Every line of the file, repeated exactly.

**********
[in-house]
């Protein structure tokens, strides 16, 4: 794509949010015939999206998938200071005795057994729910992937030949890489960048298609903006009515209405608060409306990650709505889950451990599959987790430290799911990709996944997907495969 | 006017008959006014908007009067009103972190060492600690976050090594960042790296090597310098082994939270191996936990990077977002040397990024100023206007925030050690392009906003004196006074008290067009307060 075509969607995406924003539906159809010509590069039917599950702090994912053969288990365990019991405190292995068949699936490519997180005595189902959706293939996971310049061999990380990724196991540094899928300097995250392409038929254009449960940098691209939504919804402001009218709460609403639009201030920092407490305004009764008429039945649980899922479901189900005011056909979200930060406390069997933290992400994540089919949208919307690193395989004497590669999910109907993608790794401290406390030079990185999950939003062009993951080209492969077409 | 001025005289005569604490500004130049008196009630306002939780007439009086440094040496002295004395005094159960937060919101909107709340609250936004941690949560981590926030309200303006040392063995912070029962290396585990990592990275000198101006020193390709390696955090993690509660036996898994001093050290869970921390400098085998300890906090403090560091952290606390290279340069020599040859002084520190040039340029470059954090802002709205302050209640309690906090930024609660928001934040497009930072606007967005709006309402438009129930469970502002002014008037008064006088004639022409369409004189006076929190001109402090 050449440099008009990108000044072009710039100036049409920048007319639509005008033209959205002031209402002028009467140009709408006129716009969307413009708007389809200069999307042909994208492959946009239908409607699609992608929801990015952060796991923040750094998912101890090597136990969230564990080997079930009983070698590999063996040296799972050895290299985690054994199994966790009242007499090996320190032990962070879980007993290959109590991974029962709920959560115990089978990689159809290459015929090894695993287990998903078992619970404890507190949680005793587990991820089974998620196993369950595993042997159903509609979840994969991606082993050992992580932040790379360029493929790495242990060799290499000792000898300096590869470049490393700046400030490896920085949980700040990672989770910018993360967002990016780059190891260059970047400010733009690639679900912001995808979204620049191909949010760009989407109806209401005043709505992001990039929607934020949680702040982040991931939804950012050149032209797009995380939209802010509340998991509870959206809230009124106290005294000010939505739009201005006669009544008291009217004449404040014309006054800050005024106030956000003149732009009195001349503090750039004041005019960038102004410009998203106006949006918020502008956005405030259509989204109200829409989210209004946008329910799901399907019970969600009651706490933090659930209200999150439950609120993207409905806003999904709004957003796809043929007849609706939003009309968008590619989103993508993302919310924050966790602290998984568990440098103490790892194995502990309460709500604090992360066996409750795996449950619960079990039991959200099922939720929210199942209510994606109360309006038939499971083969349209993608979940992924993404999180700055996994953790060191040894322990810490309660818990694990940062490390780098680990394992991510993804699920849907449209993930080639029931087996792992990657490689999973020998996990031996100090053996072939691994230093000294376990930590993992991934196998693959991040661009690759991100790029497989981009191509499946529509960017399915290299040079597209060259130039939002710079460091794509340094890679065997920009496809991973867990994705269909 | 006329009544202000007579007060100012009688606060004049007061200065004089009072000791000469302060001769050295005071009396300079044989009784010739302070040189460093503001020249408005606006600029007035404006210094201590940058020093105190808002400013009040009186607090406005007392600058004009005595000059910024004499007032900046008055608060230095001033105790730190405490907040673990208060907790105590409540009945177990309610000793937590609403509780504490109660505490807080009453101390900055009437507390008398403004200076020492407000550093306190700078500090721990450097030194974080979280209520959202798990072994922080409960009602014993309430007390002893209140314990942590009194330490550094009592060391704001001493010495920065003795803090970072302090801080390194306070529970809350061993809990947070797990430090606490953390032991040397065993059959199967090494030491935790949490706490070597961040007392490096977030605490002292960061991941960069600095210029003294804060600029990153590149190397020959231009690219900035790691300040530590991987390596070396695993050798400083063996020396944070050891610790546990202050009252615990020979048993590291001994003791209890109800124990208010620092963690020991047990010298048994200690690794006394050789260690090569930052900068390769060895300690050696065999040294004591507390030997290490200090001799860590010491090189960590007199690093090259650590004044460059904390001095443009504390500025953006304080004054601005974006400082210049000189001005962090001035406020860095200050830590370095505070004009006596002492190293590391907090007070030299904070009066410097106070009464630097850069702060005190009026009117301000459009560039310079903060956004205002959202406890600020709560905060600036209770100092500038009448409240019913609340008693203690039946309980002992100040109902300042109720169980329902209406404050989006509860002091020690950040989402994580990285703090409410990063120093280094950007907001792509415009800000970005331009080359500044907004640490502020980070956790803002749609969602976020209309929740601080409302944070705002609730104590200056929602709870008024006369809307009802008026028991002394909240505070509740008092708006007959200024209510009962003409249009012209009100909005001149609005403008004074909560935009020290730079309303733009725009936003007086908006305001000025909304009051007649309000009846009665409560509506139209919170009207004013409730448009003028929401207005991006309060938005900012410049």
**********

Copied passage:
[in-house]
């Protein structure tokens, strides 16, 4: 794509949010015939999206998938200071005795057994729910992937030949890489960048298609903006009515209405608060409306990650709505889950451990599959987790430290799911990709996944997907495969 | 006017008959006014908007009067009103972190060492600690976050090594960042790296090597310098082994939270191996936990990077977002040397990024100023206007925030050690392009906003004196006074008290067009307060 075509969607995406924003539906159809010509590069039917599950702090994912053969288990365990019991405190292995068949699936490519997180005595189902959706293939996971310049061999990380990724196991540094899928300097995250392409038929254009449960940098691209939504919804402001009218709460609403639009201030920092407490305004009764008429039945649980899922479901189900005011056909979200930060406390069997933290992400994540089919949208919307690193395989004497590669999910109907993608790794401290406390030079990185999950939003062009993951080209492969077409 | 001025005289005569604490500004130049008196009630306002939780007439009086440094040496002295004395005094159960937060919101909107709340609250936004941690949560981590926030309200303006040392063995912070029962290396585990990592990275000198101006020193390709390696955090993690509660036996898994001093050290869970921390400098085998300890906090403090560091952290606390290279340069020599040859002084520190040039340029470059954090802002709205302050209640309690906090930024609660928001934040497009930072606007967005709006309402438009129930469970502002002014008037008064006088004639022409369409004189006076929190001109402090 050449440099008009990108000044072009710039100036049409920048007319639509005008033209959205002031209402002028009467140009709408006129716009969307413009708007389809200069999307042909994208492959946009239908409607699609992608929801990015952060796991923040750094998912101890090597136990969230564990080997079930009983070698590999063996040296799972050895290299985690054994199994966790009242007499090996320190032990962070879980007993290959109590991974029962709920959560115990089978990689159809290459015929090894695993287990998903078992619970404890507190949680005793587990991820089974998620196993369950595993042997159903509609979840994969991606082993050992992580932040790379360029493929790495242990060799290499000792000898300096590869470049490393700046400030490896920085949980700040990672989770910018993360967002990016780059190891260059970047400010733009690639679900912001995808979204620049191909949010760009989407109806209401005043709505992001990039929607934020949680702040982040991931939804950012050149032209797009995380939209802010509340998991509870959206809230009124106290005294000010939505739009201005006669009544008291009217004449404040014309006054800050005024106030956000003149732009009195001349503090750039004041005019960038102004410009998203106006949006918020502008956005405030259509989204109200829409989210209004946008329910799901399907019970969600009651706490933090659930209200999150439950609120993207409905806003999904709004957003796809043929007849609706939003009309968008590619989103993508993302919310924050966790602290998984568990440098103490790892194995502990309460709500604090992360066996409750795996449950619960079990039991959200099922939720929210199942209510994606109360309006038939499971083969349209993608979940992924993404999180700055996994953790060191040894322990810490309660818990694990940062490390780098680990394992991510993804699920849907449209993930080639029931087996792992990657490689999973020998996990031996100090053996072939691994230093000294376990930590993992991934196998693959991040661009690759991100790029497989981009191509499946529509960017399915290299040079597209060259130039939002710079460091794509340094890679065997920009496809991973867990994705269909 | 006329009544202000007579007060100012009688606060004049007061200065004089009072000791000469302060001769050295005071009396300079044989009784010739302070040189460093503001020249408005606006600029007035404006210094201590940058020093105190808002400013009040009186607090406005007392600058004009005595000059910024004499007032900046008055608060230095001033105790730190405490907040673990208060907790105590409540009945177990309610000793937590609403509780504490109660505490807080009453101390900055009437507390008398403004200076020492407000550093306190700078500090721990450097030194974080979280209520959202798990072994922080409960009602014993309430007390002893209140314990942590009194330490550094009592060391704001001493010495920065003795803090970072302090801080390194306070529970809350061993809990947070797990430090606490953390032991040397065993059959199967090494030491935790949490706490070597961040007392490096977030605490002292960061991941960069600095210029003294804060600029990153590149190397020959231009690219900035790691300040530590991987390596070396695993050798400083063996020396944070050891610790546990202050009252615990020979048993590291001994003791209890109800124990208010620092963690020991047990010298048994200690690794006394050789260690090569930052900068390769060895300690050696065999040294004591507390030997290490200090001799860590010491090189960590007199690093090259650590004044460059904390001095443009504390500025953006304080004054601005974006400082210049000189001005962090001035406020860095200050830590370095505070004009006596002492190293590391907090007070030299904070009066410097106070009464630097850069702060005190009026009117301000459009560039310079903060956004205002959202406890600020709560905060600036209770100092500038009448409240019913609340008693203690039946309980002992100040109902300042109720169980329902209406404050989006509860002091020690950040989402994580990285703090409410990063120093280094950007907001792509415009800000970005331009080359500044907004640490502020980070956790803002749609969602976020209309929740601080409302944070705002609730104590200056929602709870008024006369809307009802008026028991002394909240505070509740008092708006007959200024209510009962003409249009012209009100909005001149609005403008004074909560935009020290730079309303733009725009936003007086908006305001000025909304009051007649309000009846009665409560509506139209919170009207004013409730448009003028929401207005991006309060938005900012410049």